Cognitive Training and Transcranial Direct Current Stimulation for Mild Cognitive Impairment in Parkinson's Disease: A Randomized Controlled Trial

Blake J. Lawrence, Natalie Gasson, Andrew R. Johnson, Leon Booth, Andrea M. Loftus

Research output: Contribution to journalArticle

11 Citations (Scopus)

Abstract

This study examined whether standard cognitive training, tailored cognitive training, transcranial direct current stimulation (tDCS), standard cognitive training + tDCS, or tailored cognitive training + tDCS improved cognitive function and functional outcomes in participants with PD and mild cognitive impairment (PD-MCI). Forty-two participants with PD-MCI were randomized to one of six groups: (1) standard cognitive training, (2) tailored cognitive training, (3) tDCS, (4) standard cognitive training + tDCS, (5) tailored cognitive training + tDCS, or (6) a control group. Interventions lasted 4 weeks, with cognitive and functional outcomes measured at baseline, post-intervention, and follow-up. The trial was registered with the Australian New Zealand Clinical Trials Registry (ANZCTR: 12614001039673). While controlling for moderator variables, Generalized Linear Mixed Models (GLMMs) showed that when compared to the control group, the intervention groups demonstrated variable statistically significant improvements across executive function, attention/working memory, memory, language, activities of daily living (ADL), and quality of life (QOL; Hedge's g range = 0.01 to 1.75). More outcomes improved for the groups that received standard or tailored cognitive training combined with tDCS. Participants with PD-MCI receiving cognitive training (standard or tailored) or tDCS demonstrated significant improvements on cognitive and functional outcomes, and combining these interventions provided greater therapeutic effects.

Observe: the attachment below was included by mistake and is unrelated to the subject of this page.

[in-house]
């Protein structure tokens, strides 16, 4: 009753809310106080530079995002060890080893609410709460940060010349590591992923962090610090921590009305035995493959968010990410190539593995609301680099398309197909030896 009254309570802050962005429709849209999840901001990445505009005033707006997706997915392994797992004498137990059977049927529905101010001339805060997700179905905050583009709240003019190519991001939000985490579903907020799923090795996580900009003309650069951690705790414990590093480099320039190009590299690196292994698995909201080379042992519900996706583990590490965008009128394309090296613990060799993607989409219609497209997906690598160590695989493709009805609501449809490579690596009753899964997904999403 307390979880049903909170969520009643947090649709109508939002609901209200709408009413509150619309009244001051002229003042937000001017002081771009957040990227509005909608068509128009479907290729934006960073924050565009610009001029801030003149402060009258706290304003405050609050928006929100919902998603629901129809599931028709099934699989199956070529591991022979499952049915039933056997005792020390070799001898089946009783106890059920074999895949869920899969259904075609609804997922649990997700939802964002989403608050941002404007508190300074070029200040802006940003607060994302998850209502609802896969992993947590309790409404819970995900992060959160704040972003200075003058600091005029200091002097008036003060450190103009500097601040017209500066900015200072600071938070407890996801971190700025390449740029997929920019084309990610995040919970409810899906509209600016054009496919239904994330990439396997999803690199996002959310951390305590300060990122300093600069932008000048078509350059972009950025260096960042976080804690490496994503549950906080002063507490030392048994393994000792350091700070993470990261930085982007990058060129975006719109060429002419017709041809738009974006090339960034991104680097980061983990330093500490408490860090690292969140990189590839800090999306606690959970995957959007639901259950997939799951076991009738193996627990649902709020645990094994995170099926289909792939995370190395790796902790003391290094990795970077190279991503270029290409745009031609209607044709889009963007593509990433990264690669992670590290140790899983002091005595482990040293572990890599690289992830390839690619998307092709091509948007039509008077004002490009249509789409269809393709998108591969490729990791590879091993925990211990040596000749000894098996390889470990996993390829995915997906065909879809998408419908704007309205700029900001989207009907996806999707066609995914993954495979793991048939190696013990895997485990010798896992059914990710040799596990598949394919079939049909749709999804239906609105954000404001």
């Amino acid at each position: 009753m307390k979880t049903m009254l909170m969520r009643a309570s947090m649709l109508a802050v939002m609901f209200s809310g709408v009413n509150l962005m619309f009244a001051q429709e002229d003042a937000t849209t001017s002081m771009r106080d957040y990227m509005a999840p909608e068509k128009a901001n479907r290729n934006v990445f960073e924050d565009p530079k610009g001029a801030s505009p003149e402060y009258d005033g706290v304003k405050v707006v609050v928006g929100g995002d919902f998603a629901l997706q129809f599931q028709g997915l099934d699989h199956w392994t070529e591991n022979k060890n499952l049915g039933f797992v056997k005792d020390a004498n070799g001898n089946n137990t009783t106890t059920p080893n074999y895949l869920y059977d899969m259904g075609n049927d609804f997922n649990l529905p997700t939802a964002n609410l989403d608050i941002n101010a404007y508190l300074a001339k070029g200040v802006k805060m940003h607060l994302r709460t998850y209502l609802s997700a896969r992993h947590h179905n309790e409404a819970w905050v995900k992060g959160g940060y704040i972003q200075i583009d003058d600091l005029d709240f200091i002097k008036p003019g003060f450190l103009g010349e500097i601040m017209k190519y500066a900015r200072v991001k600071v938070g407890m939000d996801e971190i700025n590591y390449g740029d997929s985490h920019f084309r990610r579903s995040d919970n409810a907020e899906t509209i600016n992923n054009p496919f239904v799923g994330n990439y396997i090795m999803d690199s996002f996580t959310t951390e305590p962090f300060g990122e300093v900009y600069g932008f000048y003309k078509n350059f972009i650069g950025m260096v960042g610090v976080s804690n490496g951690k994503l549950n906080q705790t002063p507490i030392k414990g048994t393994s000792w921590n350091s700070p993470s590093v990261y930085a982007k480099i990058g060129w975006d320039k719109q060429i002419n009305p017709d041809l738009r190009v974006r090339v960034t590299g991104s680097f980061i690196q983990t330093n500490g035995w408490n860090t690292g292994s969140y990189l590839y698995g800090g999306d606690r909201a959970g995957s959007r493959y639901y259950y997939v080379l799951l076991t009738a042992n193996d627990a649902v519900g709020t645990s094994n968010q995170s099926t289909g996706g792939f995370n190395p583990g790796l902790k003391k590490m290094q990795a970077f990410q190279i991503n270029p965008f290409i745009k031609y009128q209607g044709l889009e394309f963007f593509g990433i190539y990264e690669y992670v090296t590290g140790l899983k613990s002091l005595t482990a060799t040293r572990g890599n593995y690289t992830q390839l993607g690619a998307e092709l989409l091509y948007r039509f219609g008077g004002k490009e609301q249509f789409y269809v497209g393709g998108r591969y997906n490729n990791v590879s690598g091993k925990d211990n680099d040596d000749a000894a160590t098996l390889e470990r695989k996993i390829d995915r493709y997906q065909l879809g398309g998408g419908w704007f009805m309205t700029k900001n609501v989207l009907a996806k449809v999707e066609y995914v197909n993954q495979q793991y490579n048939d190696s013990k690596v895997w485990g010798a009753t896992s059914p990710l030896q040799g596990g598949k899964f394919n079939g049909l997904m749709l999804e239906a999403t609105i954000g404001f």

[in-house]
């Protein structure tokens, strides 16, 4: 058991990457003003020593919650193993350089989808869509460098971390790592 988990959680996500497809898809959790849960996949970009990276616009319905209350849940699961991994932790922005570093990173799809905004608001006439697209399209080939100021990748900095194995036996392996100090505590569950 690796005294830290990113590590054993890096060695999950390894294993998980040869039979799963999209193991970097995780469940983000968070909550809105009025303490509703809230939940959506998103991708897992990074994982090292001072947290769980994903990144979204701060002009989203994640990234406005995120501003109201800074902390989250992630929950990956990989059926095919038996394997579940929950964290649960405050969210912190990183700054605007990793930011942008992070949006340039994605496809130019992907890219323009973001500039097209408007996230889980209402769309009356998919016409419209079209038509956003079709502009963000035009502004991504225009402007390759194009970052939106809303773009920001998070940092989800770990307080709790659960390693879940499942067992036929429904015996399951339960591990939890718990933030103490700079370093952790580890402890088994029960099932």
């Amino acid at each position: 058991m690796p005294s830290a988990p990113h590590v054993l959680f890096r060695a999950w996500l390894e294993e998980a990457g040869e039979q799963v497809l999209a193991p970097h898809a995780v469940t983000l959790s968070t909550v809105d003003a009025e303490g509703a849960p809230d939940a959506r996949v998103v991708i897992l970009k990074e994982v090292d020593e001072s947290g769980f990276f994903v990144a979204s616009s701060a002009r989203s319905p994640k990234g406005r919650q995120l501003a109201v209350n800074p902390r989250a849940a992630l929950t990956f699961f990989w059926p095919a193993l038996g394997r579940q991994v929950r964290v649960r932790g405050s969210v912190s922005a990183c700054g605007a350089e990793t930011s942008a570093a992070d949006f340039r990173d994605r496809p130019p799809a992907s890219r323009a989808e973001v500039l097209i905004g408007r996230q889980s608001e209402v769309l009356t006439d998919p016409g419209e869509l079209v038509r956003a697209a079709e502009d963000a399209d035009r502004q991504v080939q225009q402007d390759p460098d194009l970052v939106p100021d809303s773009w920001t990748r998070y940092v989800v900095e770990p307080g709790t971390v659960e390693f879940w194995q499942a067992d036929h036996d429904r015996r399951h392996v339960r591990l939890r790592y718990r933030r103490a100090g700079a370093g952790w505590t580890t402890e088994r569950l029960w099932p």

Original languageEnglish
Article number4318475
JournalParkinson's Disease
Volume2018
DOIs
Publication statusPublished - 2018

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